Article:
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The Number of Squirrels in NYC Parks in a Nutshell

"Curious squirrel, Central Park, New York" by basair is marked with CC BY-NC 2.0.

ELIOT SCHIAPARELLI, HOST: How many squirrels are there in Central Park? It’s not just a trivia question for a dinner party. The answer tells us a lot about the urban environment. And one organization is getting citizen volunteers to figure it out. Rebekah Robinson reports:

REBEKAH ROBINSON, BYLINE: If there is a number one squirrel fan in NYC, it’s Stuart Bowler

STUART BOWLER:If you just open your eyes and watch them and just interact with them a little bit, you'll see how much they are part of especially New York, but a lot of other cities too.

ROBINSON: Bowler lives in the East Village and a few years ago he spotted a strange thing on Instagram: the squirrel census.

BOWLER: And then I found people that were interested in the same thing I was interested in. I'm like, wow, well, this is right up my alley.

ROBINSON: And became a volunteer squirrel counter. Here’s how the census works: Over the course of several days, volunteers like Bowler are assigned a small section of a park, and asked to go there twice a day to count the squirrels they see. Jamie Allen is the creator of the Census, and he says the volunteers bring back more than just a number.

JAMIE ALLEN: You're tuned in to everything that's happening there. So, it's your job to pay attention to everything that's happening capture what's happening.

ROBINSON: Each volunteer gets a tally sheet where they record each squirrel. The fur color. What they are up to. Running. Chasing. Eating. They also record the state of the park: the amount of trash they see, the number of people, and other observations.

JAMIE ALLEN: I think with the current state of the planet, it's important to pay attention to all the animals and all the animal populations to see who's doing well and who's not doing well, the squirrels are doing well. And they have figured out something—they have figured out not only how to survive and do well, but they're doing it in our biggest cities. And they're doing it right next to us.

ROBINSON: It’s not easy. I tried the count out for myself with a tally sheet provided by the Squirrel Census. I only saw 3 squirrels. And recorded the sound of one.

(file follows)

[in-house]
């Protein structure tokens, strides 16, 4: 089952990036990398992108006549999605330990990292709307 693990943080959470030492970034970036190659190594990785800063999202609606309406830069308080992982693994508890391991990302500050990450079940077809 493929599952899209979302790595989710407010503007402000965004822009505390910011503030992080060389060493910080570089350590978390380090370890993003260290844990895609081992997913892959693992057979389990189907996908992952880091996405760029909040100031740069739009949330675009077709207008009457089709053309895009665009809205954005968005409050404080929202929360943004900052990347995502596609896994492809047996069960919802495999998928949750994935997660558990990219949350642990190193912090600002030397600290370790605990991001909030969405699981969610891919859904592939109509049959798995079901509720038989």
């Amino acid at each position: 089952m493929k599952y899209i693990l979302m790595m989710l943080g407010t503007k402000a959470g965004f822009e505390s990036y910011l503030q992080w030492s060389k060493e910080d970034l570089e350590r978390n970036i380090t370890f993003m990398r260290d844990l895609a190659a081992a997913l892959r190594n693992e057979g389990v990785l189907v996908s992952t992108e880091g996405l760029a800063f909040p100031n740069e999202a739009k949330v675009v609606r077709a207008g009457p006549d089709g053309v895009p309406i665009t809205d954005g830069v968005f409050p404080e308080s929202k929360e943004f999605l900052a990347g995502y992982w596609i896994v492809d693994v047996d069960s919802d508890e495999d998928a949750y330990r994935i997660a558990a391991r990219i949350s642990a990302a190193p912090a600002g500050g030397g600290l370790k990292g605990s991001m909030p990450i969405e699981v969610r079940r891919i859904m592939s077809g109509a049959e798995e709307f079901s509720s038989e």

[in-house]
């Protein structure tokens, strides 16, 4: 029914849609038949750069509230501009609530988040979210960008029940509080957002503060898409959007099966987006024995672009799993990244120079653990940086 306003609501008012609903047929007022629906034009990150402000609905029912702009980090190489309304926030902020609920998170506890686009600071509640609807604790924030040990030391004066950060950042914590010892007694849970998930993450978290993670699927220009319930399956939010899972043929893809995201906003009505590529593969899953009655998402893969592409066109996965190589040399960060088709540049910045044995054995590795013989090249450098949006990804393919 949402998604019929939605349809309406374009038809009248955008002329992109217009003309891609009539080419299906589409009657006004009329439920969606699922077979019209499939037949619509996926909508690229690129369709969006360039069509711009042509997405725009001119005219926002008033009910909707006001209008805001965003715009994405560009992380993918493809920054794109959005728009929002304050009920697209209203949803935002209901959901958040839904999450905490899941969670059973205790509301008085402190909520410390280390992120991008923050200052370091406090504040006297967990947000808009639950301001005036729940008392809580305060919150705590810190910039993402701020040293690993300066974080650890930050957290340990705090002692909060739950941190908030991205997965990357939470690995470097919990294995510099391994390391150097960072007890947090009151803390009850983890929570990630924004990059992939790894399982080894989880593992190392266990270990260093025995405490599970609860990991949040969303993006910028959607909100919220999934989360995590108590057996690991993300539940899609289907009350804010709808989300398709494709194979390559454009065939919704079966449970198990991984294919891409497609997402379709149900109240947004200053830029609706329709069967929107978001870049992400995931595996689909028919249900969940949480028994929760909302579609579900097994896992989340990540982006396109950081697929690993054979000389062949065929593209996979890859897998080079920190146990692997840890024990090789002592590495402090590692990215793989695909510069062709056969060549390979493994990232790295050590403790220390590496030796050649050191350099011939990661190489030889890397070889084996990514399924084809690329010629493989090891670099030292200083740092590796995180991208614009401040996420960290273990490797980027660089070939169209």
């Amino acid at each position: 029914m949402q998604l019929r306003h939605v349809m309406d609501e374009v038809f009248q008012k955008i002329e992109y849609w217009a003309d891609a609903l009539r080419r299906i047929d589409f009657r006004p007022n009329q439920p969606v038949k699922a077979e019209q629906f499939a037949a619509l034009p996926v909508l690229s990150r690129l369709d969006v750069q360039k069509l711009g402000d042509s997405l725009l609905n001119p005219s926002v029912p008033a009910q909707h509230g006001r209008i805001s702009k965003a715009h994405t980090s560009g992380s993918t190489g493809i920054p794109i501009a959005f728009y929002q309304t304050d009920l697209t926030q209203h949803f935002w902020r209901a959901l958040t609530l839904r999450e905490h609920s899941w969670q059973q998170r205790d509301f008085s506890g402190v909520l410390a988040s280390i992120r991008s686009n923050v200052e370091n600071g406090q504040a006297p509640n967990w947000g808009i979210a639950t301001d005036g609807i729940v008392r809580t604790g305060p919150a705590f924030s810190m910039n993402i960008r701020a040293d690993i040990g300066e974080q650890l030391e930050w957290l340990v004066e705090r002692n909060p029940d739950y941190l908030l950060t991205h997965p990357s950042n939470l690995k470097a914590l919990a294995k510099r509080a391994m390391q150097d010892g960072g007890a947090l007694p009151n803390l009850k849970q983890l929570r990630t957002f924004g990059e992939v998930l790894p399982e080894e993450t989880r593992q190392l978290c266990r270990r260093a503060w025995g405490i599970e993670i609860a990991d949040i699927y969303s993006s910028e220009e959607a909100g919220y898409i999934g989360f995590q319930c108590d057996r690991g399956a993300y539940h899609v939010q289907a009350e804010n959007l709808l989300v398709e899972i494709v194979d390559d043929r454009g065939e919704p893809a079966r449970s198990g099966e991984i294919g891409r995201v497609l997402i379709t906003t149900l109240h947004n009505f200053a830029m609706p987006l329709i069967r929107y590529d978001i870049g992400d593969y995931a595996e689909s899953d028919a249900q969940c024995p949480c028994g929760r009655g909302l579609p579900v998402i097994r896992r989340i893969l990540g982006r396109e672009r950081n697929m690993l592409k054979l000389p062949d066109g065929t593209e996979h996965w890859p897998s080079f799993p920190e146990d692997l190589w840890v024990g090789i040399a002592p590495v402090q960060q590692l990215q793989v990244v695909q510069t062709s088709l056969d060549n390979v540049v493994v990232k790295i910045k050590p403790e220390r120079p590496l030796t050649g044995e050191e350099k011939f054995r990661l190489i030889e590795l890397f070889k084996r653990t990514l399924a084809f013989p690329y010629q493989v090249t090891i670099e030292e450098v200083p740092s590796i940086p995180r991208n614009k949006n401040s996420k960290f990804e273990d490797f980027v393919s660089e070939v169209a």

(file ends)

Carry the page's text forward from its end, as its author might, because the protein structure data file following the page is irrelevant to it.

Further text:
[squirrel sound]

ROBINSON: The squirrel Census recently released its 2020 results. So, how many squirrels are really in Central Park? I asked a few evening park-goers to guess:

SAM DOLGIN: Somewhere between, like 750 to 1500 squirrels, but that number just seems low to me. I don't know. Like if I had to guess I would say something like 10,000.


ROBINSON: Best Guess --

MICK BONDE: 200,000.

ROBINSON: The correct answer? The Squirrel Census estimates there are 2,373 squirrels in Central Park. 2,373.

ROBINSON: Whether you think that is high or low, for scientists it's a hopeful number. Professor Colin Jerolmack is chair of environmental studies at NYU. He says squirrels in New York almost died off in the late 1800s. Since then, their population has boomed.

COLIN JEROLMACK: And so it shows you that these animals are not only are resilient or surviving but have actually successfully adapted to do better in human-altered settings.

ROBINSON: So far, it’s too early to get accurate trends on the squirrel population. The squirrel census hopes to keep doing this count and track how the city is changing. But they also say that you can’t stop at squirrels… there should be an ongoing census of all sorts of factors: like raptor sightings and even the number of rats. Might be hard to get volunteers for that one.

Rebekah Robinson, Columbia Radio News


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